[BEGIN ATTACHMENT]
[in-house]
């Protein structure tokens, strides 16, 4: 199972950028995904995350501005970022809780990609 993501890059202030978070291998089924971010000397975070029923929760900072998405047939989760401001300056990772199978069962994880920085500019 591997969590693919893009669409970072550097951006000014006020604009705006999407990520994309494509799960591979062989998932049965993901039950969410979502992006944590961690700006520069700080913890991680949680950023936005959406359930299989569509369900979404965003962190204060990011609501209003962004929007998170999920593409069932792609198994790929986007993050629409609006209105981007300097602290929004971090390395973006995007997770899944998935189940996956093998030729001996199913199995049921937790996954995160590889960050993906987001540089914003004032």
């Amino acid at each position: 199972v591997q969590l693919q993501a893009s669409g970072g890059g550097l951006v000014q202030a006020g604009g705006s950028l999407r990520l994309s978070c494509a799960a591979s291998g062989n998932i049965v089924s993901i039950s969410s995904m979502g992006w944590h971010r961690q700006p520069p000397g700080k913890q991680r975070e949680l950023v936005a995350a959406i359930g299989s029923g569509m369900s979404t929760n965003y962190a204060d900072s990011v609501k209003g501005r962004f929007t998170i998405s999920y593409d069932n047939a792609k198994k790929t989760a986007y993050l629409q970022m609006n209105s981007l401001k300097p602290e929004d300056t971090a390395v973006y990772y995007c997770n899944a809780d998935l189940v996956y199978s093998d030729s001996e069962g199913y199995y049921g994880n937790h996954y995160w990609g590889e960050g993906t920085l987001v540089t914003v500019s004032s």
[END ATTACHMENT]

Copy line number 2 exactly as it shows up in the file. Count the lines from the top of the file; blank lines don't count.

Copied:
């Protein structure tokens, strides 16, 4: 199972950028995904995350501005970022809780990609 993501890059202030978070291998089924971010000397975070029923929760900072998405047939989760401001300056990772199978069962994880920085500019 591997969590693919893009669409970072550097951006000014006020604009705006999407990520994309494509799960591979062989998932049965993901039950969410979502992006944590961690700006520069700080913890991680949680950023936005959406359930299989569509369900979404965003962190204060990011609501209003962004929007998170999920593409069932792609198994790929986007993050629409609006209105981007300097602290929004971090390395973006995007997770899944998935189940996956093998030729001996199913199995049921937790996954995160590889960050993906987001540089914003004032």